For companies daunted by the high cost of intellectual
property litigation, some relief may be at hand in the form of
proposed limits on the discovery process.
A council that advises the U.S. Court of Appeals for the Federal
Circuit last year decried the use of discovery as a "tactical
weapon." It pinpointed the increasing size of requests
for electronic documents, noting "disproportionate, overbroad
email production requests" that "have a debilitating
effect on litigation." Less than 1 in 10,000 electronic
documents produced in discovery ends up on the exhibit list, the
The council issued a new Model Order, which specifies that each
party may request email retained by only five
people—known as custodians—and five search
terms per custodian. If one side wants more emails, it must
pay for the cost of production.
The U.S. Court of Appeals for the Federal Circuit is the appeals
court for patent cases. Judges for the U.S. District
Court—where patent cases are heard first—are
not required to adopt the new order. But it was adopted
recently by a magistrate in a case in the Northern District of
California, and Morrison & Foerster partner Brian
Kramer says he expects more judges to do the same.
"This is going to save litigants a lot of money by forcing
people to think about what discovery they really want earlier,
rather than just asking for everything," Kramer says.
He adds that this fee-shifting provision is one of the most
intriguing aspects of the model order. "Any time you
have an opportunity to send your opponent a bill, it makes things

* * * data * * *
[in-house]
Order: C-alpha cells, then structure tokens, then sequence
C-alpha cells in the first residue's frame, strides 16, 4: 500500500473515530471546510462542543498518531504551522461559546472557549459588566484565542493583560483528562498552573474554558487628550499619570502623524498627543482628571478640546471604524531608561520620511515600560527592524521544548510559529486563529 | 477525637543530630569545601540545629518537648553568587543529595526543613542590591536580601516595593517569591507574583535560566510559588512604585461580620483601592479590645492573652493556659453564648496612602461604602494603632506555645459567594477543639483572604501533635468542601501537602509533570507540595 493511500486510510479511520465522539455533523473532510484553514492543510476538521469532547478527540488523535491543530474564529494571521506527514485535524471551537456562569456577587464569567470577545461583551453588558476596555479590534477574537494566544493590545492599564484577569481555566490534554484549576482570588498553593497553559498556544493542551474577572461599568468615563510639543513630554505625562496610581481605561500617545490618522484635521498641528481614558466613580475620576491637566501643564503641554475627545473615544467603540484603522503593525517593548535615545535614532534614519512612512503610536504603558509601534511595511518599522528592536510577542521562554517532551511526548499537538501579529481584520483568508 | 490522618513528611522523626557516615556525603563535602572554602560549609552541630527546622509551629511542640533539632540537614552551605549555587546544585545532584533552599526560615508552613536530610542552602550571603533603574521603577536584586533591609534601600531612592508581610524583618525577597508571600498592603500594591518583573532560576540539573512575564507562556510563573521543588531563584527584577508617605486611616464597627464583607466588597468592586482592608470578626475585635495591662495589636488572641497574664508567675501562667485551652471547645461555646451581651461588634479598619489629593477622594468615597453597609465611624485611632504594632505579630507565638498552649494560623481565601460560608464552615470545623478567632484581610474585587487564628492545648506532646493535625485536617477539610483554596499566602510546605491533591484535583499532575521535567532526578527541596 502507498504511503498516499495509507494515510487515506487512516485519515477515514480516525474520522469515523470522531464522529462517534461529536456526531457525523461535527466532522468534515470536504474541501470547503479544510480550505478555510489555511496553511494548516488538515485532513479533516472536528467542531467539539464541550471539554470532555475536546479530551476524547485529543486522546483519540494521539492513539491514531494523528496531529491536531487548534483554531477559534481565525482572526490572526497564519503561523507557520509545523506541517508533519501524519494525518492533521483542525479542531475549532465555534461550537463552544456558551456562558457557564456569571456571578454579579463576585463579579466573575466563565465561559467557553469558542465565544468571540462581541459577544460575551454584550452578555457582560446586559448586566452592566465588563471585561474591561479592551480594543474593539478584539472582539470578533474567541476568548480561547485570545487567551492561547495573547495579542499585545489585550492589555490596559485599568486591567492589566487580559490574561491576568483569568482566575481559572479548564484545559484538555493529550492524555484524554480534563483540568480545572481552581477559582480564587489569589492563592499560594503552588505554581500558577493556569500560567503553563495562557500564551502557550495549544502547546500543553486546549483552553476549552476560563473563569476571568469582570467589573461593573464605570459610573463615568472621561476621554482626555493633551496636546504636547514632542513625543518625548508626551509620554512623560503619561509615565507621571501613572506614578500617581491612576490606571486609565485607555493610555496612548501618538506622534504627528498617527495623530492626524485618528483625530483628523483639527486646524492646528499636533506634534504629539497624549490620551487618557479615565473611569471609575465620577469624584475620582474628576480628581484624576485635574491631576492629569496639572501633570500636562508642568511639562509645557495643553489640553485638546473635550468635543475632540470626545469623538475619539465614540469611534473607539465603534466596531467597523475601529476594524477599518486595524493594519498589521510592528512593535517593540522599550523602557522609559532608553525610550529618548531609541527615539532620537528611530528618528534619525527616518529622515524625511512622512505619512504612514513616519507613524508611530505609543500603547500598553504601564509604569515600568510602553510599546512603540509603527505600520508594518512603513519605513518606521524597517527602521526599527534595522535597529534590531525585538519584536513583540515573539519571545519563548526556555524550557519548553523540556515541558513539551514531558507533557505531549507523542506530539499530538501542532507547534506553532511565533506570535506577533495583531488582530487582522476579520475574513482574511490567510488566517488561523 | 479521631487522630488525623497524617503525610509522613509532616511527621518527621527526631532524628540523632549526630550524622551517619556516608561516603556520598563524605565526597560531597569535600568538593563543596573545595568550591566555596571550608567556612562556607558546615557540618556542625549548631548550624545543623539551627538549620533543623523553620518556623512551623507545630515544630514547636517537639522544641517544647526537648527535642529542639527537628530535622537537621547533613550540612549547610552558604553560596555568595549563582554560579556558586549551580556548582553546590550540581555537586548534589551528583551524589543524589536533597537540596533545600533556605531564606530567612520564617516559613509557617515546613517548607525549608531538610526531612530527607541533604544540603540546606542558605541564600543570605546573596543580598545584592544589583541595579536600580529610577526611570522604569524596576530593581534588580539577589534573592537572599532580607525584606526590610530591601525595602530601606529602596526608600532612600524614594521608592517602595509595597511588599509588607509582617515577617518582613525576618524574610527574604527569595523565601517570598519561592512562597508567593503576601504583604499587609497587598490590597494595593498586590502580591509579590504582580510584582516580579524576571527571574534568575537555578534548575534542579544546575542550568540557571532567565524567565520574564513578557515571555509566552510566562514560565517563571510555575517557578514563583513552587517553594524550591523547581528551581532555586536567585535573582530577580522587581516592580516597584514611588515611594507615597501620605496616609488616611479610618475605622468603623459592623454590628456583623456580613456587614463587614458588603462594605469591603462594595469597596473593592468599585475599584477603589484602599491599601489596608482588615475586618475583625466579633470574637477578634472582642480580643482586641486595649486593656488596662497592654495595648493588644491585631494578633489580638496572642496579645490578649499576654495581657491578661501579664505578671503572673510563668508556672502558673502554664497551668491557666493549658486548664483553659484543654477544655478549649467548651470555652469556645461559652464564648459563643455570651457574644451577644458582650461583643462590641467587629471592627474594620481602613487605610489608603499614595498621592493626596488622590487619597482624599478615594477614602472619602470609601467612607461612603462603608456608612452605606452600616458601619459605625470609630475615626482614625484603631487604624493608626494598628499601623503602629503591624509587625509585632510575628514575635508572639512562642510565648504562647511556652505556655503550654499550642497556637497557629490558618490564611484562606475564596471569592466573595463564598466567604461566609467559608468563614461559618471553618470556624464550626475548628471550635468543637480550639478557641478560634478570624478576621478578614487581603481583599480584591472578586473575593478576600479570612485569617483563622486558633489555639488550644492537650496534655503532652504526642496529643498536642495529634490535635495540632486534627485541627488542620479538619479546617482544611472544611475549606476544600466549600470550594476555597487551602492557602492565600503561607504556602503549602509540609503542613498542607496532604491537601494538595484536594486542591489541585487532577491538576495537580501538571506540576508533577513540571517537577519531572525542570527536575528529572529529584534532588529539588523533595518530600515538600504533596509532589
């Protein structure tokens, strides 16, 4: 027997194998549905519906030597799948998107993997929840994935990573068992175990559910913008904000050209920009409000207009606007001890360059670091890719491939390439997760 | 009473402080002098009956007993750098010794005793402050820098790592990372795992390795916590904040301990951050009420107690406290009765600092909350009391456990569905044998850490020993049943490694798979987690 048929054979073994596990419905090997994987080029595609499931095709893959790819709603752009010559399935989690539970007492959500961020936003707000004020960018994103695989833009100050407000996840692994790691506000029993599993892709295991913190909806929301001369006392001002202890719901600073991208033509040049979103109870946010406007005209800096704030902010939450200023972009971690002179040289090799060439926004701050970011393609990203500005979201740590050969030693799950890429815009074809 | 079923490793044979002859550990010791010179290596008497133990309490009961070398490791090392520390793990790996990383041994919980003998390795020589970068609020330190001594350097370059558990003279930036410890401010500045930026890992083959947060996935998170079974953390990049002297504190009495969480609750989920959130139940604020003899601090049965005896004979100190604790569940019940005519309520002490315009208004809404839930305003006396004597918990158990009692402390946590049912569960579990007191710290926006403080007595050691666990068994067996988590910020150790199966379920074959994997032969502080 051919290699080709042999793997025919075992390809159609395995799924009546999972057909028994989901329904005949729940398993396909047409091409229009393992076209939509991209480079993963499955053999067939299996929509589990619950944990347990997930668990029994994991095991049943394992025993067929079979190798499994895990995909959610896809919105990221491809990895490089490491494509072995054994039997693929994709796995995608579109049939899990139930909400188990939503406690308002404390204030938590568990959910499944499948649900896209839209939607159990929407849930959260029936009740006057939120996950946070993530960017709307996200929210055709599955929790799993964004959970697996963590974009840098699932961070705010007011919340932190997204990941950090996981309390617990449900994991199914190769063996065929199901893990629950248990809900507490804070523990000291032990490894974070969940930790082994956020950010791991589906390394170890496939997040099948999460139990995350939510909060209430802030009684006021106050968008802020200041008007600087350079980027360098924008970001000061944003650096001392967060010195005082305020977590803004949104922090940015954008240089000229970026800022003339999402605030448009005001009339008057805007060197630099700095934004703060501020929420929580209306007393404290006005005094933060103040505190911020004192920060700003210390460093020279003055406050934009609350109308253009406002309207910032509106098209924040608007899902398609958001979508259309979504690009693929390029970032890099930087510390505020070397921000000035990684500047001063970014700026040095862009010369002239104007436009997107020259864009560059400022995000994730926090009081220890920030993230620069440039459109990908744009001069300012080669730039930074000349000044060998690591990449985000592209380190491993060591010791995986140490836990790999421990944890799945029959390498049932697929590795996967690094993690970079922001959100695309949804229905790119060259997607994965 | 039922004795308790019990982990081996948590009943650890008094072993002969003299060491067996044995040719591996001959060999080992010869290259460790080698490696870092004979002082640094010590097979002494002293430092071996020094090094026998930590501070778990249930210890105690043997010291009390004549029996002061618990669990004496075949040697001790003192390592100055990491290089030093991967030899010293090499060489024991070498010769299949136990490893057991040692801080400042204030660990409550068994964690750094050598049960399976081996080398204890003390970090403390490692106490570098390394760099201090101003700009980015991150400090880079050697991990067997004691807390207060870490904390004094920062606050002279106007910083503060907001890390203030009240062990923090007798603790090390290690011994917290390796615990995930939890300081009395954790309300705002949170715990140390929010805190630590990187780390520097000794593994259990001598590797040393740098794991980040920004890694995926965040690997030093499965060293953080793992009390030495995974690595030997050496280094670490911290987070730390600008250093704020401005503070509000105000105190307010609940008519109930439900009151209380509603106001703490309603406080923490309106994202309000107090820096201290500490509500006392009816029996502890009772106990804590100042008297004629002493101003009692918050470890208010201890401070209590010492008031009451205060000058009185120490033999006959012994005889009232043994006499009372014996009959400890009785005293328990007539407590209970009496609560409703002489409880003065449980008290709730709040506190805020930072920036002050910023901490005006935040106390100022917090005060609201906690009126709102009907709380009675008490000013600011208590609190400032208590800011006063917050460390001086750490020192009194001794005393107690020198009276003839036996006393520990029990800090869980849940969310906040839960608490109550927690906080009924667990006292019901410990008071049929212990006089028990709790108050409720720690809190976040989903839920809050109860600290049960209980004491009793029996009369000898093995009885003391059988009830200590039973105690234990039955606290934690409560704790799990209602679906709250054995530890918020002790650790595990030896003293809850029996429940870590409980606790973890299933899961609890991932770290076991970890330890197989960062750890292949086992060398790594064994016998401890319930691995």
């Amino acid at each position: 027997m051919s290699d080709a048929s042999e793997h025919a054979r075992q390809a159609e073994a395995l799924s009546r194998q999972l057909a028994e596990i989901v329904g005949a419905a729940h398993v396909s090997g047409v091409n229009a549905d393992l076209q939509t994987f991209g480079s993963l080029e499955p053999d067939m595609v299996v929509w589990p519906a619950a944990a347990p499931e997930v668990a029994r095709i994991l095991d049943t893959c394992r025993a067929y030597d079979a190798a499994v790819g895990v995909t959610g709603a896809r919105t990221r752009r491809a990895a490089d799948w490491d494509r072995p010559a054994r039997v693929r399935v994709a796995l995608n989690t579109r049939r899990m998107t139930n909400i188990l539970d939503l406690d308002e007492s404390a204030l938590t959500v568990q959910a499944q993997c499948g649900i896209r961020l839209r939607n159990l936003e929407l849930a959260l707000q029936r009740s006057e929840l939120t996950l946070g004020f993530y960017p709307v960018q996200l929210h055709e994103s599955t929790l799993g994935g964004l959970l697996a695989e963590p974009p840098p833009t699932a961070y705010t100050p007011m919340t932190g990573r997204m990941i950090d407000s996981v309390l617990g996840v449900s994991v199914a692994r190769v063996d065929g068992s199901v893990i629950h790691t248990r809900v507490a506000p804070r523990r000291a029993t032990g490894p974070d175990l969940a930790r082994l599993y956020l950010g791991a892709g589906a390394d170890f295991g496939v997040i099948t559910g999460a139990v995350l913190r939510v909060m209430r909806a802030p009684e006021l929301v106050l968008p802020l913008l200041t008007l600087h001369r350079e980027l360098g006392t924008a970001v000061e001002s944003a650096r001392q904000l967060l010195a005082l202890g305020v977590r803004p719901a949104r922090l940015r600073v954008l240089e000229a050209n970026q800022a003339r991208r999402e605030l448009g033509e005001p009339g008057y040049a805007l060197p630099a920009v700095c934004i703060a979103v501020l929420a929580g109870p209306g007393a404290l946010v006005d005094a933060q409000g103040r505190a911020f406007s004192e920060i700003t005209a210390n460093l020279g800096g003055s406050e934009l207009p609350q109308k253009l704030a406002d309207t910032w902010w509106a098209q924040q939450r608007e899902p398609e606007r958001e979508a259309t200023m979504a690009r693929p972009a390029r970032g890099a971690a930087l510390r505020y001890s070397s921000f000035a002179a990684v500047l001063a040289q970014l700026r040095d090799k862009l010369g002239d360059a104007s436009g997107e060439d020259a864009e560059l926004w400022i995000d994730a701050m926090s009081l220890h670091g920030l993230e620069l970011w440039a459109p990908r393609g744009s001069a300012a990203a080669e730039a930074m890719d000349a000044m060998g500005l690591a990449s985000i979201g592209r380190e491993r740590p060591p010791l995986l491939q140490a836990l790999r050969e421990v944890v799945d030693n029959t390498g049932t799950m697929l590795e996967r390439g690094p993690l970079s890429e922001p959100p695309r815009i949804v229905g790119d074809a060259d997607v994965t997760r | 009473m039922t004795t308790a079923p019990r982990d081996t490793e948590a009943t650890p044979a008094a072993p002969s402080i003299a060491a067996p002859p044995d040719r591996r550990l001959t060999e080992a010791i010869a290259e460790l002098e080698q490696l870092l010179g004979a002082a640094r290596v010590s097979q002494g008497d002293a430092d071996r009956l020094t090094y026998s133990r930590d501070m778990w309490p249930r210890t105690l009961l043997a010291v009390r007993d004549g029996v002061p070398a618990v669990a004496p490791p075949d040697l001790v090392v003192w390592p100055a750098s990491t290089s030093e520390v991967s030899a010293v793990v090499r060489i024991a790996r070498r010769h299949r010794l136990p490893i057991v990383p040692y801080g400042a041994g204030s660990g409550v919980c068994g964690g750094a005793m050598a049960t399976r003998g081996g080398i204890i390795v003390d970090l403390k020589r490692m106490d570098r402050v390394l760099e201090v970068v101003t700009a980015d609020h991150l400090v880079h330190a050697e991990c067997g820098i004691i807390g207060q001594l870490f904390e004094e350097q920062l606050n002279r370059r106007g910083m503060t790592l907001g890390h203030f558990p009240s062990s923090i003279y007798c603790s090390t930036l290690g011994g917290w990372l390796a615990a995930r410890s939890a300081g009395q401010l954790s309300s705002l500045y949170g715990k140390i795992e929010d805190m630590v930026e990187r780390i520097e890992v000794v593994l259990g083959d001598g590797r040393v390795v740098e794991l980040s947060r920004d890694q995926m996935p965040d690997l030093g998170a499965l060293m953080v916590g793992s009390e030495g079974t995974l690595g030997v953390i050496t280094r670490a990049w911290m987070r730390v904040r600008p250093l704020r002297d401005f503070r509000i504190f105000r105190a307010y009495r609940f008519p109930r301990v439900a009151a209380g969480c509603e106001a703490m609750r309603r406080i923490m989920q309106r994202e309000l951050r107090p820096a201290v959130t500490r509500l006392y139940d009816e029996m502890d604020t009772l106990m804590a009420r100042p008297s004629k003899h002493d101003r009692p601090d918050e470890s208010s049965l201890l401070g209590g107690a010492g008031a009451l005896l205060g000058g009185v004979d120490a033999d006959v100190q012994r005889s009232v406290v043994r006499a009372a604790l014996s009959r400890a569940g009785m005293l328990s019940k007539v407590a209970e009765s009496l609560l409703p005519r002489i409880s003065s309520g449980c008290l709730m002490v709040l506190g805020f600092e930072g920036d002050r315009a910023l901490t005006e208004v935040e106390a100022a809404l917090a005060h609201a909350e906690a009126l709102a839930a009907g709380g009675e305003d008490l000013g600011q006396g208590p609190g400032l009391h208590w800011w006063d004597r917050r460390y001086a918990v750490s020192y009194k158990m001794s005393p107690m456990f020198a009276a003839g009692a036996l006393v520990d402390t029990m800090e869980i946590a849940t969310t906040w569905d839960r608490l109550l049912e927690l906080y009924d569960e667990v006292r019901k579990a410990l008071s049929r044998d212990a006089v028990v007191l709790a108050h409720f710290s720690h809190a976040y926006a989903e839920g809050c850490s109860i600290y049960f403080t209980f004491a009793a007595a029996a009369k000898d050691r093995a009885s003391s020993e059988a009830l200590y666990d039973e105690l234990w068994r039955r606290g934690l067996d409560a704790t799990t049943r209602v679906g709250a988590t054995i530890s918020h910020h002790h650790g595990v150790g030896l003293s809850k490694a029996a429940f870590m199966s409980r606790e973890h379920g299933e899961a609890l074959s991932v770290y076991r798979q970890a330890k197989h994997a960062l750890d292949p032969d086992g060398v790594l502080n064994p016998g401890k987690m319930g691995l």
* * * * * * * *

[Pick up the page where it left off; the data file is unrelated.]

Because of the generality of this update, the information
provided herein may not be applicable in all situations and should
not be acted upon without specific legal advice based on particular
As is well known, patent trolls often threaten dozens of alleged infringers in the hope of scoring quick license fees from those who understandably prefer to provide a modest payoff, thereby avoiding expensive and protracted litigation.
In order to best protect the IP rights of a U.S. company seeking to produce goods through a Chinese manufacturer by providing a protected design, the U.S. company needs to take actions even before the contracting stages.
On November 12, 2012, the State Intellectual Property Office of the People’s Republic of issued the Draft Rules on Inventor-Employee Inventions for public comment, and this article seeks to reconcile the different provisions between the Implementing Rules and the Draft Rules.
The U.S. Court of Appeals for the Ninth Circuit affirmed a summary judgment ruling in favor of seven film studios finding that the defendant induced third parties to download infringing copies of the plaintiffs’ copyrighted works.